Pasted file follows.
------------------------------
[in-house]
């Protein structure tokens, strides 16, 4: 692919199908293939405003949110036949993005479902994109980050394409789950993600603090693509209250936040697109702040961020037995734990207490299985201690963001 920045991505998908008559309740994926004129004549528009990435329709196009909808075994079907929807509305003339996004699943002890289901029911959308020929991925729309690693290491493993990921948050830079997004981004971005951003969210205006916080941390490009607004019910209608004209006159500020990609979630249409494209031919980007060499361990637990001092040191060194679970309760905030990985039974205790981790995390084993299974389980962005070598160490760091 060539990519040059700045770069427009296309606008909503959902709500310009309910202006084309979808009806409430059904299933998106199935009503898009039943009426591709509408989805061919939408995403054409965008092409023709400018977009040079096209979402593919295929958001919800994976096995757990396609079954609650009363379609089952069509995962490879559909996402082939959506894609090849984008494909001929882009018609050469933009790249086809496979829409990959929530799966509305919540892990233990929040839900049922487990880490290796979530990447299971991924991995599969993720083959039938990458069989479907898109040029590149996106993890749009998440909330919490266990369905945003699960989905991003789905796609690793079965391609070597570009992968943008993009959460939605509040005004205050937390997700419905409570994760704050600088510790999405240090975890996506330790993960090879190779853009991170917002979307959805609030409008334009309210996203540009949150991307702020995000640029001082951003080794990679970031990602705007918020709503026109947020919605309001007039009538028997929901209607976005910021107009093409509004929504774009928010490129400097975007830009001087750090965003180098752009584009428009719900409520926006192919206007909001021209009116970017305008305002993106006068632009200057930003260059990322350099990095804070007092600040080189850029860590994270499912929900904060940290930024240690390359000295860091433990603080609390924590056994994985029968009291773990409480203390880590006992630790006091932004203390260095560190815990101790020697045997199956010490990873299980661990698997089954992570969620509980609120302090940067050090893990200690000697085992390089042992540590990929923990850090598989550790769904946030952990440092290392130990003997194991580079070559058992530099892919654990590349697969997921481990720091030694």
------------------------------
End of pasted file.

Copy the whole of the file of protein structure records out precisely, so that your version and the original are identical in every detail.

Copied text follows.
[in-house]
């Protein structure tokens, strides 16, 4: 692919199908293939405003949110036949993005479902994109980050394409789950993600603090693509209250936040697109702040961020037995734990207490299985201690963001 920045991505998908008559309740994926004129004549528009990435329709196009909808075994079907929807509305003339996004699943002890289901029911959308020929991925729309690693290491493993990921948050830079997004981004971005951003969210205006916080941390490009607004019910209608004209006159500020990609979630249409494209031919980007060499361990637990001092040191060194679970309760905030990985039974205790981790995390084993299974389980962005070598160490760091 060539990519040059700045770069427009296309606008909503959902709500310009309910202006084309979808009806409430059904299933998106199935009503898009039943009426591709509408989805061919939408995403054409965008092409023709400018977009040079096209979402593919295929958001919800994976096995757990396609079954609650009363379609089952069509995962490879559909996402082939959506894609090849984008494909001929882009018609050469933009790249086809496979829409990959929530799966509305919540892990233990929040839900049922487990880490290796979530990447299971991924991995599969993720083959039938990458069989479907898109040029590149996106993890749009998440909330919490266990369905945003699960989905991003789905796609690793079965391609070597570009992968943008993009959460939605509040005004205050937390997700419905409570994760704050600088510790999405240090975890996506330790993960090879190779853009991170917002979307959805609030409008334009309210996203540009949150991307702020995000640029001082951003080794990679970031990602705007918020709503026109947020919605309001007039009538028997929901209607976005910021107009093409509004929504774009928010490129400097975007830009001087750090965003180098752009584009428009719900409520926006192919206007909001021209009116970017305008305002993106006068632009200057930003260059990322350099990095804070007092600040080189850029860590994270499912929900904060940290930024240690390359000295860091433990603080609390924590056994994985029968009291773990409480203390880590006992630790006091932004203390260095560190815990101790020697045997199956010490990873299980661990698997089954992570969620509980609120302090940067050090893990200690000697085992390089042992540590990929923990850090598989550790769904946030952990440092290392130990003997194991580079070559058992530099892919654990590349697969997921481990720091030694």